How many heads do you really need?
We discussed in other blogs that the FTE requirement should be analyzed at low enough granularity to capture the variation of volume across different intervals. This is because it is almost certain that the volume changes across days and across hours of the day. Calculating the FTE requirement at lower intervals such as 1-hour or 30-minutes helps capture the variations appropriately.
Given that your FTE requirement curve is not a straight line, to properly staff such a support team, you will need to create shift formats which align with the requirement line of course considering several schedule assumptions. Some of them are listed below:
1. Is the workforce a contractual (full-time, only part-time, and partially part-time) or Gig economy?
Full-time employees have 32 or 40 weekly contractual hours requirement. Part-time employment carries fewer hours per week than full-time. Part-time employees often have rotating shifts. The shift start and end can sometimes be a part of the contract discussions but are mostly left for the workforce management team to decide.
To the contrary, Gig economy workforce does not have any contractual hourly duty but operates flexibly providing the service through digital platforms. Another term for gig economy workforce can be Independent contractors. Businesses find the best fitting contractors through different freelancing platforms belonging to the same business or another. Companies like Uber, Lyft, Airbnb have similar arrangements. The contractors sign up for the available hours based on their pre-approved skills.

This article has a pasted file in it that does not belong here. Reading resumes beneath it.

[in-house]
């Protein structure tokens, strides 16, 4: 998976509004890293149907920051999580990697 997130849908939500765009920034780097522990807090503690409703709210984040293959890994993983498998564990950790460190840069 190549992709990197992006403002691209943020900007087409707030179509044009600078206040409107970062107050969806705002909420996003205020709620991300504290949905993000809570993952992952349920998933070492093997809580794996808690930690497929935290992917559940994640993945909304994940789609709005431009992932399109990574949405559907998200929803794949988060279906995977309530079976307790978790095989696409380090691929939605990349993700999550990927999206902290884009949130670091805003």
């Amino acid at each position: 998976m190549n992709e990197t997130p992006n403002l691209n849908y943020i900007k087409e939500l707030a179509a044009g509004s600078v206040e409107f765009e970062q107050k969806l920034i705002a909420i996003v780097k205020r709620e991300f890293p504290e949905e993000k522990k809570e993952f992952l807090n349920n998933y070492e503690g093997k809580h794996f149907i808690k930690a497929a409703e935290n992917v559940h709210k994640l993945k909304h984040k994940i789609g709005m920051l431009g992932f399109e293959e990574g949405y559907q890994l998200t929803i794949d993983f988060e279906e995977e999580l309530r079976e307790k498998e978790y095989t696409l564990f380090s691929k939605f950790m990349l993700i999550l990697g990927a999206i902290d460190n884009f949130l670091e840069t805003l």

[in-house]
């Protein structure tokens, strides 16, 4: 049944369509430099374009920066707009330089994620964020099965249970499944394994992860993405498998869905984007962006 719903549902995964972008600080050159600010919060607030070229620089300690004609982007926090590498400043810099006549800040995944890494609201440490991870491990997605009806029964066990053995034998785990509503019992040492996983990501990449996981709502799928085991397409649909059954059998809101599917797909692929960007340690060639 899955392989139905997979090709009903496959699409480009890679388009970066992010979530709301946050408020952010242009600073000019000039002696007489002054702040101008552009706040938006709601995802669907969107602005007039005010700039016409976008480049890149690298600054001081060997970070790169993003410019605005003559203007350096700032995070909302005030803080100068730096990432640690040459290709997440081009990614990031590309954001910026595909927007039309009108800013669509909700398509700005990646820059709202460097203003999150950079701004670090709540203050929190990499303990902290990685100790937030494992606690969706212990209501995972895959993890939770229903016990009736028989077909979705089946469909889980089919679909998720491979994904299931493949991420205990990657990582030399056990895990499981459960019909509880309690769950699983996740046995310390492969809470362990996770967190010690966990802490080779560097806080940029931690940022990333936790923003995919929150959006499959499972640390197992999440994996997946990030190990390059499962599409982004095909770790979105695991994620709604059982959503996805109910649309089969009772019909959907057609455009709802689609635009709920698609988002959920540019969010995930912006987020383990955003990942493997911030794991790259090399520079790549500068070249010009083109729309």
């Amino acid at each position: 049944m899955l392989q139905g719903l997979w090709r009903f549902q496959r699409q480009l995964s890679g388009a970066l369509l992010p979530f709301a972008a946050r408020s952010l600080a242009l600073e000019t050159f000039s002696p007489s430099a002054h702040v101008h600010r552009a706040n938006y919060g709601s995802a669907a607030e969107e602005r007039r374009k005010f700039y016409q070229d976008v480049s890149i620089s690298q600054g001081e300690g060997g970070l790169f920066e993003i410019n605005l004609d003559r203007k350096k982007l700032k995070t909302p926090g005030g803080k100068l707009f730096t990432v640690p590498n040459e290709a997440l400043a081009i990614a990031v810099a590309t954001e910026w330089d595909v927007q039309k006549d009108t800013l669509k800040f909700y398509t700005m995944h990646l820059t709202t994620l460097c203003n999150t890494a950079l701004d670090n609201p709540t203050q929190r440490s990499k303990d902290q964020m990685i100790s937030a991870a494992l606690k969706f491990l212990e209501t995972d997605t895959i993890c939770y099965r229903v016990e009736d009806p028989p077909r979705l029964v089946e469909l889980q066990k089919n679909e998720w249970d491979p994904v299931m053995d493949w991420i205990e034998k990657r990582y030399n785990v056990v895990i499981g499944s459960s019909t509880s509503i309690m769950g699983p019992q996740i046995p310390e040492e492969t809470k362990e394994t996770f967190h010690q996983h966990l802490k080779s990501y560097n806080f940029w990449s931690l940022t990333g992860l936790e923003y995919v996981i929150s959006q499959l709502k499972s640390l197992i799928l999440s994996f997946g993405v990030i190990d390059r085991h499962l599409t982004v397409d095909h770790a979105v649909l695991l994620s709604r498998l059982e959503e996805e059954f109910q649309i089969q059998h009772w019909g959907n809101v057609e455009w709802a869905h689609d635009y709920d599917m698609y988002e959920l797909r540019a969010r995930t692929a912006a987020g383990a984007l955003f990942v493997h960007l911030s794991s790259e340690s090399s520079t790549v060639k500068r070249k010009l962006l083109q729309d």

2. Whether shift rotation is possible
3. Whether shift length can change across days
4. Whether there are maximum and/or minimum contractual hours requirement
Next, we will see few examples of generating schedule shells for various scenarios using RWFM. RWFM is a comprehensive R package developed to cater to the workforce management and call center analytics requirements. One of the core functionalities of RWFM is its ability to determine the optimal number of agents (headcount, not just the per-interval FTEs) to meet business objectives while minimizing costs.
You will need at least the basic level of experience with R programming language to effectively follow these examples. Here is a short tutorial to R if you wish to learn.
Install from GitHub Repository
Example 1: for a full-time staff with 5X8-hour weekly shifts targeting 80% schedule efficiency. Also note that the capacity plan output is hourly FTE requirement for 1 week.
B. For a part-time and full-time staff
C. For a Gig-Economy type workforce